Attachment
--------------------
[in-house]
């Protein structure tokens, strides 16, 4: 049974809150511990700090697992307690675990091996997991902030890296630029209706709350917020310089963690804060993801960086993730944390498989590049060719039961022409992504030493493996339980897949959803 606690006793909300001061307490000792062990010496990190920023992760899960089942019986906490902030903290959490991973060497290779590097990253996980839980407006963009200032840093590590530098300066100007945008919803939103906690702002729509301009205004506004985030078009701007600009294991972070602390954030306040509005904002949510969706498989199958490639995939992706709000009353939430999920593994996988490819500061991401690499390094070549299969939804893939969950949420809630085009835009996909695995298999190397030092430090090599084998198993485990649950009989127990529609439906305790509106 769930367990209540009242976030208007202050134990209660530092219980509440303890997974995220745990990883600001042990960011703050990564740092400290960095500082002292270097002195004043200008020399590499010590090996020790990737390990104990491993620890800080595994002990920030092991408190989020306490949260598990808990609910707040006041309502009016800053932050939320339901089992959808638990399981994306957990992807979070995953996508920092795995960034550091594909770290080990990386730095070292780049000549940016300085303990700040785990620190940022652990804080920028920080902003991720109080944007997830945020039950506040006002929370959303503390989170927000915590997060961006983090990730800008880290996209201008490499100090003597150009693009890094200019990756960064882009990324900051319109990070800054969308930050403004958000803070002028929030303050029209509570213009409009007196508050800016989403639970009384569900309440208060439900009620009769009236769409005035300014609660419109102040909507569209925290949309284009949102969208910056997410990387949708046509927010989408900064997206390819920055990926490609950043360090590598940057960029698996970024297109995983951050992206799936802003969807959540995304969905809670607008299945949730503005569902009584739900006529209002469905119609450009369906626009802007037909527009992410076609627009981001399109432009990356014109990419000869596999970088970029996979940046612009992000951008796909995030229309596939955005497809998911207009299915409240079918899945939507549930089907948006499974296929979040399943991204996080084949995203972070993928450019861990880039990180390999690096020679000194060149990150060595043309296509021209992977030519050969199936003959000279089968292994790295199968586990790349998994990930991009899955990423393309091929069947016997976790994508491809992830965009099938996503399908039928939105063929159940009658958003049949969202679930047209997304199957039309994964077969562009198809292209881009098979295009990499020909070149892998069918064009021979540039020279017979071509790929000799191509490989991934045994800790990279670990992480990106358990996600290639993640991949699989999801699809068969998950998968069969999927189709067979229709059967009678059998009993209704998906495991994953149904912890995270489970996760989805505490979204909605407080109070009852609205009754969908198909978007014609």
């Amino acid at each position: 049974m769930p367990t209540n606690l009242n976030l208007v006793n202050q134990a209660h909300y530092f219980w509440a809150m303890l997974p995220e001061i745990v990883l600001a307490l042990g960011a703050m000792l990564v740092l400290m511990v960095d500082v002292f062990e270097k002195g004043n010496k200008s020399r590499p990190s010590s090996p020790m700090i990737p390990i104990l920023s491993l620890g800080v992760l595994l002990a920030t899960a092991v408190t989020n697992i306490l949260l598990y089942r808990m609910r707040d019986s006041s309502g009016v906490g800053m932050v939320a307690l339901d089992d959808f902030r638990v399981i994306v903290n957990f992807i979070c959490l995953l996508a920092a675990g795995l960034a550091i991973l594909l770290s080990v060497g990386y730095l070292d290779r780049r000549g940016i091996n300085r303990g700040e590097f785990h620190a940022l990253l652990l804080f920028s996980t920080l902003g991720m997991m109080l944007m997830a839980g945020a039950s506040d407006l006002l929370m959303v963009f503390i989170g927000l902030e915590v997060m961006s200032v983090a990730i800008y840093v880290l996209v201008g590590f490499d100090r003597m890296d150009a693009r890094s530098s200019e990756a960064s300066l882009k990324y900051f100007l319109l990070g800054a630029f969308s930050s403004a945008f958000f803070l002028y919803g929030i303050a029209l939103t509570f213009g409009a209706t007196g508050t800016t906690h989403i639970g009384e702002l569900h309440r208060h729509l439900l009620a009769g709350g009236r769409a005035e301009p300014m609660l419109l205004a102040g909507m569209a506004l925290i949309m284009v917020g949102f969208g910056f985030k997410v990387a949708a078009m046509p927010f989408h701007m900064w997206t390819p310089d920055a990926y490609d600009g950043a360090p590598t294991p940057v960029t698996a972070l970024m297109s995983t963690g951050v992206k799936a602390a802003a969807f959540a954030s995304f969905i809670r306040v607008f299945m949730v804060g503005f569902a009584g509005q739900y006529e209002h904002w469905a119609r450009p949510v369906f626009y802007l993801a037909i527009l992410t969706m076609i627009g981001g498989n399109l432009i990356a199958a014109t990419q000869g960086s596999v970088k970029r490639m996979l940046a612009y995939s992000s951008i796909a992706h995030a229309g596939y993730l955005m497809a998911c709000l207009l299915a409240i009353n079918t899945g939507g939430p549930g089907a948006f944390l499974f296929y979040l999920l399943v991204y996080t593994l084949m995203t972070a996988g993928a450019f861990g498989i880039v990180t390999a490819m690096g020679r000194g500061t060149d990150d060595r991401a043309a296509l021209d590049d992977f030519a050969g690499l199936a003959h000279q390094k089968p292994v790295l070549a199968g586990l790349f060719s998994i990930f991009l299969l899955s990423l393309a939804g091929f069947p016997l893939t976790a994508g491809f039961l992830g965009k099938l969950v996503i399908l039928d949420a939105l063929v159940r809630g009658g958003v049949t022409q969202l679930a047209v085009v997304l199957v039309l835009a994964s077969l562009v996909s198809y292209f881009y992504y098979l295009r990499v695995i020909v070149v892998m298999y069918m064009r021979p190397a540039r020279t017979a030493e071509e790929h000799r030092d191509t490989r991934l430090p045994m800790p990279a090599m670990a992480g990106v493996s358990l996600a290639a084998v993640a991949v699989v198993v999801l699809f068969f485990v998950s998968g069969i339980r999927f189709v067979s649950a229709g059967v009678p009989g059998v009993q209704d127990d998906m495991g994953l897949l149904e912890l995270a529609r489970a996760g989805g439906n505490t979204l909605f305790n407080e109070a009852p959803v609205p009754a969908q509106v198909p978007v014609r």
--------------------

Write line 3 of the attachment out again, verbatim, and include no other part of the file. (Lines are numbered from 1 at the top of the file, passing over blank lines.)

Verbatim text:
């Amino acid at each position: 049974m769930p367990t209540n606690l009242n976030l208007v006793n202050q134990a209660h909300y530092f219980w509440a809150m303890l997974p995220e001061i745990v990883l600001a307490l042990g960011a703050m000792l990564v740092l400290m511990v960095d500082v002292f062990e270097k002195g004043n010496k200008s020399r590499p990190s010590s090996p020790m700090i990737p390990i104990l920023s491993l620890g800080v992760l595994l002990a920030t899960a092991v408190t989020n697992i306490l949260l598990y089942r808990m609910r707040d019986s006041s309502g009016v906490g800053m932050v939320a307690l339901d089992d959808f902030r638990v399981i994306v903290n957990f992807i979070c959490l995953l996508a920092a675990g795995l960034a550091i991973l594909l770290s080990v060497g990386y730095l070292d290779r780049r000549g940016i091996n300085r303990g700040e590097f785990h620190a940022l990253l652990l804080f920028s996980t920080l902003g991720m997991m109080l944007m997830a839980g945020a039950s506040d407006l006002l929370m959303v963009f503390i989170g927000l902030e915590v997060m961006s200032v983090a990730i800008y840093v880290l996209v201008g590590f490499d100090r003597m890296d150009a693009r890094s530098s200019e990756a960064s300066l882009k990324y900051f100007l319109l990070g800054a630029f969308s930050s403004a945008f958000f803070l002028y919803g929030i303050a029209l939103t509570f213009g409009a209706t007196g508050t800016t906690h989403i639970g009384e702002l569900h309440r208060h729509l439900l009620a009769g709350g009236r769409a005035e301009p300014m609660l419109l205004a102040g909507m569209a506004l925290i949309m284009v917020g949102f969208g910056f985030k997410v990387a949708a078009m046509p927010f989408h701007m900064w997206t390819p310089d920055a990926y490609d600009g950043a360090p590598t294991p940057v960029t698996a972070l970024m297109s995983t963690g951050v992206k799936a602390a802003a969807f959540a954030s995304f969905i809670r306040v607008f299945m949730v804060g503005f569902a009584g509005q739900y006529e209002h904002w469905a119609r450009p949510v369906f626009y802007l993801a037909i527009l992410t969706m076609i627009g981001g498989n399109l432009i990356a199958a014109t990419q000869g960086s596999v970088k970029r490639m996979l940046a612009y995939s992000s951008i796909a992706h995030a229309g596939y993730l955005m497809a998911c709000l207009l299915a409240i009353n079918t899945g939507g939430p549930g089907a948006f944390l499974f296929y979040l999920l399943v991204y996080t593994l084949m995203t972070a996988g993928a450019f861990g498989i880039v990180t390999a490819m690096g020679r000194g500061t060149d990150d060595r991401a043309a296509l021209d590049d992977f030519a050969g690499l199936a003959h000279q390094k089968p292994v790295l070549a199968g586990l790349f060719s998994i990930f991009l299969l899955s990423l393309a939804g091929f069947p016997l893939t976790a994508g491809f039961l992830g965009k099938l969950v996503i399908l039928d949420a939105l063929v159940r809630g009658g958003v049949t022409q969202l679930a047209v085009v997304l199957v039309l835009a994964s077969l562009v996909s198809y292209f881009y992504y098979l295009r990499v695995i020909v070149v892998m298999y069918m064009r021979p190397a540039r020279t017979a030493e071509e790929h000799r030092d191509t490989r991934l430090p045994m800790p990279a090599m670990a992480g990106v493996s358990l996600a290639a084998v993640a991949v699989v198993v999801l699809f068969f485990v998950s998968g069969i339980r999927f189709v067979s649950a229709g059967v009678p009989g059998v009993q209704d127990d998906m495991g994953l897949l149904e912890l995270a529609r489970a996760g989805g439906n505490t979204l909605f305790n407080e109070a009852p959803v609205p009754a969908q509106v198909p978007v014609r």